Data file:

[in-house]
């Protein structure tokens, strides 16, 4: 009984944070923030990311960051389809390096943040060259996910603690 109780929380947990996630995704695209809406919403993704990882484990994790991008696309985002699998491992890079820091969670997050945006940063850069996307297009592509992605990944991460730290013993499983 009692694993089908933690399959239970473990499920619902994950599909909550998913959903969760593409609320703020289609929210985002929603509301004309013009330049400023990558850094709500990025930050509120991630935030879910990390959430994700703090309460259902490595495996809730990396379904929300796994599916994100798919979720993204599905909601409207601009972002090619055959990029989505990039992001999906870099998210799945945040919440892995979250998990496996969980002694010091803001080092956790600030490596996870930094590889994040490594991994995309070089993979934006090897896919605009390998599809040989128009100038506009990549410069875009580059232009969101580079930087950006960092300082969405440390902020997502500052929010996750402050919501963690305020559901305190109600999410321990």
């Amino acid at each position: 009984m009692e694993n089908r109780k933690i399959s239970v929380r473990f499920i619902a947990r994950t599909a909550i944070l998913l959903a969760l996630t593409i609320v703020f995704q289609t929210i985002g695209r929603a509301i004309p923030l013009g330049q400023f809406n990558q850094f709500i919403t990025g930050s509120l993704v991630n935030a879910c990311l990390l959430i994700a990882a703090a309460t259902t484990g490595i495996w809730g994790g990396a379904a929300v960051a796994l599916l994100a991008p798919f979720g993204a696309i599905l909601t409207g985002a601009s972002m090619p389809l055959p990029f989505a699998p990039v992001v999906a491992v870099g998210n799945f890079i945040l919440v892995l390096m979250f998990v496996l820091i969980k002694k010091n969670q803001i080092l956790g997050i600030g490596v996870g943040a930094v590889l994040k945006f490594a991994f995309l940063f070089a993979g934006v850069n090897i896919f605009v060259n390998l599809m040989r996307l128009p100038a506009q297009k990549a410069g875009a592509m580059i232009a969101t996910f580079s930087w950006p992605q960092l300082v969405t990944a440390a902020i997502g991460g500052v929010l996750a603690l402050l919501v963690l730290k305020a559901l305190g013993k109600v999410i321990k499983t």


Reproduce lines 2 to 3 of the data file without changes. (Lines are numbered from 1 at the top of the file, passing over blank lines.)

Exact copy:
């Protein structure tokens, strides 16, 4: 009984944070923030990311960051389809390096943040060259996910603690 109780929380947990996630995704695209809406919403993704990882484990994790991008696309985002699998491992890079820091969670997050945006940063850069996307297009592509992605990944991460730290013993499983 009692694993089908933690399959239970473990499920619902994950599909909550998913959903969760593409609320703020289609929210985002929603509301004309013009330049400023990558850094709500990025930050509120991630935030879910990390959430994700703090309460259902490595495996809730990396379904929300796994599916994100798919979720993204599905909601409207601009972002090619055959990029989505990039992001999906870099998210799945945040919440892995979250998990496996969980002694010091803001080092956790600030490596996870930094590889994040490594991994995309070089993979934006090897896919605009390998599809040989128009100038506009990549410069875009580059232009969101580079930087950006960092300082969405440390902020997502500052929010996750402050919501963690305020559901305190109600999410321990």
């Amino acid at each position: 009984m009692e694993n089908r109780k933690i399959s239970v929380r473990f499920i619902a947990r994950t599909a909550i944070l998913l959903a969760l996630t593409i609320v703020f995704q289609t929210i985002g695209r929603a509301i004309p923030l013009g330049q400023f809406n990558q850094f709500i919403t990025g930050s509120l993704v991630n935030a879910c990311l990390l959430i994700a990882a703090a309460t259902t484990g490595i495996w809730g994790g990396a379904a929300v960051a796994l599916l994100a991008p798919f979720g993204a696309i599905l909601t409207g985002a601009s972002m090619p389809l055959p990029f989505a699998p990039v992001v999906a491992v870099g998210n799945f890079i945040l919440v892995l390096m979250f998990v496996l820091i969980k002694k010091n969670q803001i080092l956790g997050i600030g490596v996870g943040a930094v590889l994040k945006f490594a991994f995309l940063f070089a993979g934006v850069n090897i896919f605009v060259n390998l599809m040989r996307l128009p100038a506009q297009k990549a410069g875009a592509m580059i232009a969101t996910f580079s930087w950006p992605q960092l300082v969405t990944a440390a902020i997502g991460g500052v929010l996750a603690l402050l919501v963690l730290k305020a559901l305190g013993k109600v999410i321990k499983t």